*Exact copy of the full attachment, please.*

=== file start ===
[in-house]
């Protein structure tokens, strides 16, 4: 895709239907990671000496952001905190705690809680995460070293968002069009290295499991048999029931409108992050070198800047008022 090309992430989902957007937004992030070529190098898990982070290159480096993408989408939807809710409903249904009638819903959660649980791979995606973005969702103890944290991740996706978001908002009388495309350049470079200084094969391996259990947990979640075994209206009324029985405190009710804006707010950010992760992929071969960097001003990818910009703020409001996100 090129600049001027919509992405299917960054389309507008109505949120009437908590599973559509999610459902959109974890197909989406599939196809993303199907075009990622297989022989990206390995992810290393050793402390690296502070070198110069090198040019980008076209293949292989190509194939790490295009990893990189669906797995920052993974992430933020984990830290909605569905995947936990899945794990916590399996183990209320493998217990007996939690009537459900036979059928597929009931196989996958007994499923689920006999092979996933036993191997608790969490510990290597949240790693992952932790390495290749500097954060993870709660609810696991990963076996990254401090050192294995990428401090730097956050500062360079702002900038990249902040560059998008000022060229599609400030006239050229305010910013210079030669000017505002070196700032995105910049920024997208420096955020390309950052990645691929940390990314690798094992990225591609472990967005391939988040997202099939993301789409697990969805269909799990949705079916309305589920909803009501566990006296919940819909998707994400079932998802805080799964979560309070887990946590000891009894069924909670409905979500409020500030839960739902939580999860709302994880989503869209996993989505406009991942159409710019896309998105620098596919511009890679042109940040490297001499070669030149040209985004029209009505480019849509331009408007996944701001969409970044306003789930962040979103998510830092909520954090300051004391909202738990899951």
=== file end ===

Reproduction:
[in-house]
């Protein structure tokens, strides 16, 4: 895709239907990671000496952001905190705690809680995460070293968002069009290295499991048999029931409108992050070198800047008022 090309992430989902957007937004992030070529190098898990982070290159480096993408989408939807809710409903249904009638819903959660649980791979995606973005969702103890944290991740996706978001908002009388495309350049470079200084094969391996259990947990979640075994209206009324029985405190009710804006707010950010992760992929071969960097001003990818910009703020409001996100 090129600049001027919509992405299917960054389309507008109505949120009437908590599973559509999610459902959109974890197909989406599939196809993303199907075009990622297989022989990206390995992810290393050793402390690296502070070198110069090198040019980008076209293949292989190509194939790490295009990893990189669906797995920052993974992430933020984990830290909605569905995947936990899945794990916590399996183990209320493998217990007996939690009537459900036979059928597929009931196989996958007994499923689920006999092979996933036993191997608790969490510990290597949240790693992952932790390495290749500097954060993870709660609810696991990963076996990254401090050192294995990428401090730097956050500062360079702002900038990249902040560059998008000022060229599609400030006239050229305010910013210079030669000017505002070196700032995105910049920024997208420096955020390309950052990645691929940390990314690798094992990225591609472990967005391939988040997202099939993301789409697990969805269909799990949705079916309305589920909803009501566990006296919940819909998707994400079932998802805080799964979560309070887990946590000891009894069924909670409905979500409020500030839960739902939580999860709302994880989503869209996993989505406009991942159409710019896309998105620098596919511009890679042109940040490297001499070669030149040209985004029209009505480019849509331009408007996944701001969409970044306003789930962040979103998510830092909520954090300051004391909202738990899951």